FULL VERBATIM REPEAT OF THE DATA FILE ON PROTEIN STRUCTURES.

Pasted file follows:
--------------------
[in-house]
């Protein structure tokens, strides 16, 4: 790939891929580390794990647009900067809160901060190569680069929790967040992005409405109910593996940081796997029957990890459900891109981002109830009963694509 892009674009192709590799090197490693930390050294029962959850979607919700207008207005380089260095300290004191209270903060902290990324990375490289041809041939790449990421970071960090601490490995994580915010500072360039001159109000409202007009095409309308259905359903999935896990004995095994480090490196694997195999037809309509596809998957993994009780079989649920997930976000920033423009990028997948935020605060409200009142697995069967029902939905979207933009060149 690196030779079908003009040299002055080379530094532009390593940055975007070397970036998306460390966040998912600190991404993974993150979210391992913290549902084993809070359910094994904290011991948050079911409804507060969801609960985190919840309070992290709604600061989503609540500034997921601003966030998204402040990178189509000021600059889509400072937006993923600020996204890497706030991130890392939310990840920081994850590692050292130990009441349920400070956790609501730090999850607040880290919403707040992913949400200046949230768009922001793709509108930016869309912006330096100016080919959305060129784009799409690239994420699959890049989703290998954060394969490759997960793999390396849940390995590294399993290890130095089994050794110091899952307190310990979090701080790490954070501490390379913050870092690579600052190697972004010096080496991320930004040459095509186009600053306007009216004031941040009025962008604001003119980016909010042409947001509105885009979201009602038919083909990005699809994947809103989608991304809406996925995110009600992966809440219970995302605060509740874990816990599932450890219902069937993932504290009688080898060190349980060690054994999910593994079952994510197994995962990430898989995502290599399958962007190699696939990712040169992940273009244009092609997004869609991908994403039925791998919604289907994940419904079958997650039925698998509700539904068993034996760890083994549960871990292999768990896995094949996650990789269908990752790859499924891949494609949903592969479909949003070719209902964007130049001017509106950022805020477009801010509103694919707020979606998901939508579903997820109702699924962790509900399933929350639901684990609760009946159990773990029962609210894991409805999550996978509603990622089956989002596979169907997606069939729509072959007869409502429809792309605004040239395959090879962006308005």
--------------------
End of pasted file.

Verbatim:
[in-house]
């Protein structure tokens, strides 16, 4: 790939891929580390794990647009900067809160901060190569680069929790967040992005409405109910593996940081796997029957990890459900891109981002109830009963694509 892009674009192709590799090197490693930390050294029962959850979607919700207008207005380089260095300290004191209270903060902290990324990375490289041809041939790449990421970071960090601490490995994580915010500072360039001159109000409202007009095409309308259905359903999935896990004995095994480090490196694997195999037809309509596809998957993994009780079989649920997930976000920033423009990028997948935020605060409200009142697995069967029902939905979207933009060149 690196030779079908003009040299002055080379530094532009390593940055975007070397970036998306460390966040998912600190991404993974993150979210391992913290549902084993809070359910094994904290011991948050079911409804507060969801609960985190919840309070992290709604600061989503609540500034997921601003966030998204402040990178189509000021600059889509400072937006993923600020996204890497706030991130890392939310990840920081994850590692050292130990009441349920400070956790609501730090999850607040880290919403707040992913949400200046949230768009922001793709509108930016869309912006330096100016080919959305060129784009799409690239994420699959890049989703290998954060394969490759997960793999390396849940390995590294399993290890130095089994050794110091899952307190310990979090701080790490954070501490390379913050870092690579600052190697972004010096080496991320930004040459095509186009600053306007009216004031941040009025962008604001003119980016909010042409947001509105885009979201009602038919083909990005699809994947809103989608991304809406996925995110009600992966809440219970995302605060509740874990816990599932450890219902069937993932504290009688080898060190349980060690054994999910593994079952994510197994995962990430898989995502290599399958962007190699696939990712040169992940273009244009092609997004869609991908994403039925791998919604289907994940419904079958997650039925698998509700539904068993034996760890083994549960871990292999768990896995094949996650990789269908990752790859499924891949494609949903592969479909949003070719209902964007130049001017509106950022805020477009801010509103694919707020979606998901939508579903997820109702699924962790509900399933929350639901684990609760009946159990773990029962609210894991409805999550996978509603990622089956989002596979169907997606069939729509072959007869409502429809792309605004040239395959090879962006308005």